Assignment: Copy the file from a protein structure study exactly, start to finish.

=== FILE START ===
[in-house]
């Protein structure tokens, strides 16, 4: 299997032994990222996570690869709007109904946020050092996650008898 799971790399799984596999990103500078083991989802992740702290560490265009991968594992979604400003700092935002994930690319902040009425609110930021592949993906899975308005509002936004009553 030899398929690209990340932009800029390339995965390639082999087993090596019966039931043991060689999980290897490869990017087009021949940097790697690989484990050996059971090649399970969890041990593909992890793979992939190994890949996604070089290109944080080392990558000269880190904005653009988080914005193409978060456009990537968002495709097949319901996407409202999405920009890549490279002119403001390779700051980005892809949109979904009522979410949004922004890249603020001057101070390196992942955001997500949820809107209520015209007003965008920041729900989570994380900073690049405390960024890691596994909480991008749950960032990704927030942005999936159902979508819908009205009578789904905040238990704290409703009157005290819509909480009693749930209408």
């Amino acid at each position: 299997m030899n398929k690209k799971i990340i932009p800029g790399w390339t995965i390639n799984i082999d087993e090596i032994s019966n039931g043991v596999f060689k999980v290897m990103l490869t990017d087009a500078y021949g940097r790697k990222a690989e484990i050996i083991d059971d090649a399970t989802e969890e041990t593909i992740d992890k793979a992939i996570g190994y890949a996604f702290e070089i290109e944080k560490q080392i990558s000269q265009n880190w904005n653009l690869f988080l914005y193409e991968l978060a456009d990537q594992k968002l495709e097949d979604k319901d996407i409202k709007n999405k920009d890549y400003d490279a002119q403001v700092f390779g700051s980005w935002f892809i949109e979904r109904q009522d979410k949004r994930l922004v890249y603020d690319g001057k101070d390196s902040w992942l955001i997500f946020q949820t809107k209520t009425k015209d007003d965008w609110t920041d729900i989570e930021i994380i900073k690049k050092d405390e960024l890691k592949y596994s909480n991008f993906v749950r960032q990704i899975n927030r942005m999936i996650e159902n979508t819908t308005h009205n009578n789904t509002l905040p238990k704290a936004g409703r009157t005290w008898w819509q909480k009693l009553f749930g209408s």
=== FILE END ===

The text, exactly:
[in-house]
């Protein structure tokens, strides 16, 4: 299997032994990222996570690869709007109904946020050092996650008898 799971790399799984596999990103500078083991989802992740702290560490265009991968594992979604400003700092935002994930690319902040009425609110930021592949993906899975308005509002936004009553 030899398929690209990340932009800029390339995965390639082999087993090596019966039931043991060689999980290897490869990017087009021949940097790697690989484990050996059971090649399970969890041990593909992890793979992939190994890949996604070089290109944080080392990558000269880190904005653009988080914005193409978060456009990537968002495709097949319901996407409202999405920009890549490279002119403001390779700051980005892809949109979904009522979410949004922004890249603020001057101070390196992942955001997500949820809107209520015209007003965008920041729900989570994380900073690049405390960024890691596994909480991008749950960032990704927030942005999936159902979508819908009205009578789904905040238990704290409703009157005290819509909480009693749930209408």
């Amino acid at each position: 299997m030899n398929k690209k799971i990340i932009p800029g790399w390339t995965i390639n799984i082999d087993e090596i032994s019966n039931g043991v596999f060689k999980v290897m990103l490869t990017d087009a500078y021949g940097r790697k990222a690989e484990i050996i083991d059971d090649a399970t989802e969890e041990t593909i992740d992890k793979a992939i996570g190994y890949a996604f702290e070089i290109e944080k560490q080392i990558s000269q265009n880190w904005n653009l690869f988080l914005y193409e991968l978060a456009d990537q594992k968002l495709e097949d979604k319901d996407i409202k709007n999405k920009d890549y400003d490279a002119q403001v700092f390779g700051s980005w935002f892809i949109e979904r109904q009522d979410k949004r994930l922004v890249y603020d690319g001057k101070d390196s902040w992942l955001i997500f946020q949820t809107k209520t009425k015209d007003d965008w609110t920041d729900i989570e930021i994380i900073k690049k050092d405390e960024l890691k592949y596994s909480n991008f993906v749950r960032q990704i899975n927030r942005m999936i996650e159902n979508t819908t308005h009205n009578n789904t509002l905040p238990k704290a936004g409703r009157t005290w008898w819509q909480k009693l009553f749930g209408s």